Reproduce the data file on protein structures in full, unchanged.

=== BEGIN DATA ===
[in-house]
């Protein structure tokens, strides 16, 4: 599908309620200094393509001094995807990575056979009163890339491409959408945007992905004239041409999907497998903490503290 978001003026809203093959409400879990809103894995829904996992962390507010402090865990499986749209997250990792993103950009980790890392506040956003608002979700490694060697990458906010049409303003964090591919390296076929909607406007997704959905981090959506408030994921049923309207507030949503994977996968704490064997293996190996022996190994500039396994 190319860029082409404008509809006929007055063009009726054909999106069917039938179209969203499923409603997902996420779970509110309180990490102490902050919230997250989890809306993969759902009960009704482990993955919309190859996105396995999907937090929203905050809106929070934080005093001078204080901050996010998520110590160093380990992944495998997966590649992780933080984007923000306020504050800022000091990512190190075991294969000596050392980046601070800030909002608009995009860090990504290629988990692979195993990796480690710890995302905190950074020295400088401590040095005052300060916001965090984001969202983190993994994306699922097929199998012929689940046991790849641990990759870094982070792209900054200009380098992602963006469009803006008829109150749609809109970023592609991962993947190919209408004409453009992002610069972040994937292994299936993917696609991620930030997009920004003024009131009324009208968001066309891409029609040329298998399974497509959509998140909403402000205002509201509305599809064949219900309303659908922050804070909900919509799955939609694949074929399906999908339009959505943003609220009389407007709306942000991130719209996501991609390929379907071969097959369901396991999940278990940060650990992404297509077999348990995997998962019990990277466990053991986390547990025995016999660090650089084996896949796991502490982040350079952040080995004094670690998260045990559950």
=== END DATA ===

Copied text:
[in-house]
């Protein structure tokens, strides 16, 4: 599908309620200094393509001094995807990575056979009163890339491409959408945007992905004239041409999907497998903490503290 978001003026809203093959409400879990809103894995829904996992962390507010402090865990499986749209997250990792993103950009980790890392506040956003608002979700490694060697990458906010049409303003964090591919390296076929909607406007997704959905981090959506408030994921049923309207507030949503994977996968704490064997293996190996022996190994500039396994 190319860029082409404008509809006929007055063009009726054909999106069917039938179209969203499923409603997902996420779970509110309180990490102490902050919230997250989890809306993969759902009960009704482990993955919309190859996105396995999907937090929203905050809106929070934080005093001078204080901050996010998520110590160093380990992944495998997966590649992780933080984007923000306020504050800022000091990512190190075991294969000596050392980046601070800030909002608009995009860090990504290629988990692979195993990796480690710890995302905190950074020295400088401590040095005052300060916001965090984001969202983190993994994306699922097929199998012929689940046991790849641990990759870094982070792209900054200009380098992602963006469009803006008829109150749609809109970023592609991962993947190919209408004409453009992002610069972040994937292994299936993917696609991620930030997009920004003024009131009324009208968001066309891409029609040329298998399974497509959509998140909403402000205002509201509305599809064949219900309303659908922050804070909900919509799955939609694949074929399906999908339009959505943003609220009389407007709306942000991130719209996501991609390929379907071969097959369901396991999940278990940060650990992404297509077999348990995997998962019990990277466990053991986390547990025995016999660090650089084996896949796991502490982040350079952040080995004094670690998260045990559950």